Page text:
All through your arrival, you’re waiting for the magic words “cleared for the approach” (controllers must use that precise phrase). Once you’re cleared and aligned on a published segment of the procedure, you are responsible for flying the altitudes charted for each segment of the approach. In most cases, the altitudes are recommended (not mandatory), but they are designed to permit you to arrive with a minimum of steep descents, to give you time to visually acquire the runway environment and maneuver as necessary to land. In other words, fly the charted altitudes.
The most common area of confusion I see among pilots flying a vectored or straight-in (no procedure turn) final approach course is determining when it’s safe to descend to the initial or intercept altitude. What if you intercept the final approach course 20 miles out? Unless noted otherwise on the approach chart, you should be within 10 nm of the FAF and aligned on the final approach course before descending to the depicted altitude once cleared for a long, straight-in approach.
Flying The Full Procedure
Another frequent IFR pilot mistake is to descend too soon during a procedure turn. Most of us do not fly a lot of procedure turns or holding pattern-style course reversals in our everyday flying, so we don’t have the depth of experience in the maneuver that we do in other arrival procedures.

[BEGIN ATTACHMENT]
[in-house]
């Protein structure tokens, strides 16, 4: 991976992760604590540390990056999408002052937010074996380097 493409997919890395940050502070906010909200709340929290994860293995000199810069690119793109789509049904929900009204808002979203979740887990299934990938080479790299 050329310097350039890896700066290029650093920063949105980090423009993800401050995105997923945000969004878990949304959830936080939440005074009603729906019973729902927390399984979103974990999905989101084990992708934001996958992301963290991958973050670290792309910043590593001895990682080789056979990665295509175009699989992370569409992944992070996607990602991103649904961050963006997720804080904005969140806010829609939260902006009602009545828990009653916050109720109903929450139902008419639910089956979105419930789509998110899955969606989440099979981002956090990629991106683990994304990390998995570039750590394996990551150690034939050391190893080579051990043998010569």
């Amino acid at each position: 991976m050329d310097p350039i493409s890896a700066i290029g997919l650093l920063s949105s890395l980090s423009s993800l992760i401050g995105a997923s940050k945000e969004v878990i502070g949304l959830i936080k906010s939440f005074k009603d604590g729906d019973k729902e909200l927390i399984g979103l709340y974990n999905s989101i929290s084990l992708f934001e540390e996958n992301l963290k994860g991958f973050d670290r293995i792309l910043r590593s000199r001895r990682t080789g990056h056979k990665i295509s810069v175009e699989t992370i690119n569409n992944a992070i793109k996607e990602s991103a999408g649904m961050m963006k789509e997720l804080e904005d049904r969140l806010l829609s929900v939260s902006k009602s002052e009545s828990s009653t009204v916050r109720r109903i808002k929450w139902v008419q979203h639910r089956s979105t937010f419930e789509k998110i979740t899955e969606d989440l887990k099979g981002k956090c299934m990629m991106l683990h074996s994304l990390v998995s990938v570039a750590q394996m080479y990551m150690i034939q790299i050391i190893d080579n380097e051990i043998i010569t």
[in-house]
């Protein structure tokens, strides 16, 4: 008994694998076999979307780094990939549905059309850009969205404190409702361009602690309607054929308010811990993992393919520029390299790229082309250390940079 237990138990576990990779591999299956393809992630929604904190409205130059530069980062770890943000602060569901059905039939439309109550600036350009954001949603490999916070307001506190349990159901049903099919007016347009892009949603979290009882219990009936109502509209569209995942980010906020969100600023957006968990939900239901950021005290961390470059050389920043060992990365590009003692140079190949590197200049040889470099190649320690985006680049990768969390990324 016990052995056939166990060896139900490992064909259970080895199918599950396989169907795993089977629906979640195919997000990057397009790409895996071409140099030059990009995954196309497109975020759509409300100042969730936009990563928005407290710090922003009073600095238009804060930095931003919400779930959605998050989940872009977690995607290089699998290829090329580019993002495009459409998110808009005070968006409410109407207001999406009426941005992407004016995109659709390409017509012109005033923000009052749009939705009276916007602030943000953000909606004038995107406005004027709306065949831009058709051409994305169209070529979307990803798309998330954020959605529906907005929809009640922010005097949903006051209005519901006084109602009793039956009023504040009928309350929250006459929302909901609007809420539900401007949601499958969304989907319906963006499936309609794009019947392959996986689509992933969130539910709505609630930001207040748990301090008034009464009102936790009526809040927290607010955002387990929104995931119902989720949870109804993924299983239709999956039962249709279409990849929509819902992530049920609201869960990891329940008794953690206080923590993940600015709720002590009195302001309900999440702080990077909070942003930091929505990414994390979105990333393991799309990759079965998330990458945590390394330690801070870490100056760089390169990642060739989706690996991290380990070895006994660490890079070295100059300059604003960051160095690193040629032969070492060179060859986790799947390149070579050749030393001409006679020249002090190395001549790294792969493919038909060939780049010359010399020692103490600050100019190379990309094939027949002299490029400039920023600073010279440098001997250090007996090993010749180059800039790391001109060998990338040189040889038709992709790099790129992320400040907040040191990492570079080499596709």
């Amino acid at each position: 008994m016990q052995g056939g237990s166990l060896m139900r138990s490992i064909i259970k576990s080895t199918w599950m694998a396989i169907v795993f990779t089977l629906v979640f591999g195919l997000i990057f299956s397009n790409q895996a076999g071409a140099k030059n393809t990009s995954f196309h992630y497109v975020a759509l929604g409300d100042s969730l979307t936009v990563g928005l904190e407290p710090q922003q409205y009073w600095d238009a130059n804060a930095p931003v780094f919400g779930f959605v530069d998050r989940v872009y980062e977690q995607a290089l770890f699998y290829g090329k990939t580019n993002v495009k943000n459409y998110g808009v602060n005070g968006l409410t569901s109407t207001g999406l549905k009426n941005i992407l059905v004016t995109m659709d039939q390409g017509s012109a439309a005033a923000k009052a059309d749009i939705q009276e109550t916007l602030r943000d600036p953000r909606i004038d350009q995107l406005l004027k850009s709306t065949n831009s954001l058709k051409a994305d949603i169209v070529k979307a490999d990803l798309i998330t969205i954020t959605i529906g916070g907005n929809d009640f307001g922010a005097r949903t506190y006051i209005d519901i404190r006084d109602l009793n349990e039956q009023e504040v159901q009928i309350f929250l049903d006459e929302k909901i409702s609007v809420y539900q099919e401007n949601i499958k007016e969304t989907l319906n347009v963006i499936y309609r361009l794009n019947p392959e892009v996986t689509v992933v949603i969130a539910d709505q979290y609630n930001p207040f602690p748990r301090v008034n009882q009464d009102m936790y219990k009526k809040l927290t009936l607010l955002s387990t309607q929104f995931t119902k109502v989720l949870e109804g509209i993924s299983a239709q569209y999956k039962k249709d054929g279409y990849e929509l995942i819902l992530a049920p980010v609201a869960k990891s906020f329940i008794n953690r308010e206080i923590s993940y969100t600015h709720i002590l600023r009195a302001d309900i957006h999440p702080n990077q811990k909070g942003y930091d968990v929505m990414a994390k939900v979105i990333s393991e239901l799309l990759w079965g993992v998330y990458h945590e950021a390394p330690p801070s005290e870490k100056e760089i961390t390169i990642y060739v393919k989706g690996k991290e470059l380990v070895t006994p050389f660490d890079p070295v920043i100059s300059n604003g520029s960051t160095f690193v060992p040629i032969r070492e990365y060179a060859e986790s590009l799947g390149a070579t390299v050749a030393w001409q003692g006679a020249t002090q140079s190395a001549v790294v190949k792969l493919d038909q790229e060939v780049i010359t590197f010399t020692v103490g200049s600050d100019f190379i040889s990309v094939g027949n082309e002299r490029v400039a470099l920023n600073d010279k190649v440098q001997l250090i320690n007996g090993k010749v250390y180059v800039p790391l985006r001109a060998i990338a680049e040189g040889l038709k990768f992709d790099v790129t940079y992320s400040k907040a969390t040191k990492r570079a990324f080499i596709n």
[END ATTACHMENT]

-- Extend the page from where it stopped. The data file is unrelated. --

Basically, fly the altitude you have been directed to hold until “established.” Once you cross the holding fix outbound, descend to the altitude depicted for the hold or procedure turn. As you turn inbound and the course needle indicates you are intercepting the final approach course, then you can descend if needed to the altitude shown for the final approach course inbound to the final approach fix (FAF).
Once you pass the FAF inbound, fly to the decision height (DH), decision altitude (DA) or minimum descent altitude (MDA) for the approach. There may be one or more step-down fixes between the FAF and the missed approach point (MAP). These are designed to give you vertical clearance over an obstacle until you can determine you have passed that obstacle, after which you may descend lower.
If there is a step-down fix on the approach chart, you may not descend below the altitude depicted for each step-down segment. For example, when inbound on the RNAV RWY 2 approach to Idabell, Okla., excerpts from which are reproduced on the opposite page, and after crossing the FAF, you may descend to 2100 feet until passing WOSAT, after which you may descend to the MDA.
Once you have the runway environment in sight, of course, you may descend below DH, DA or MDA as appropriate to the approach you’re flying…with two exceptions.
Visual Descent Point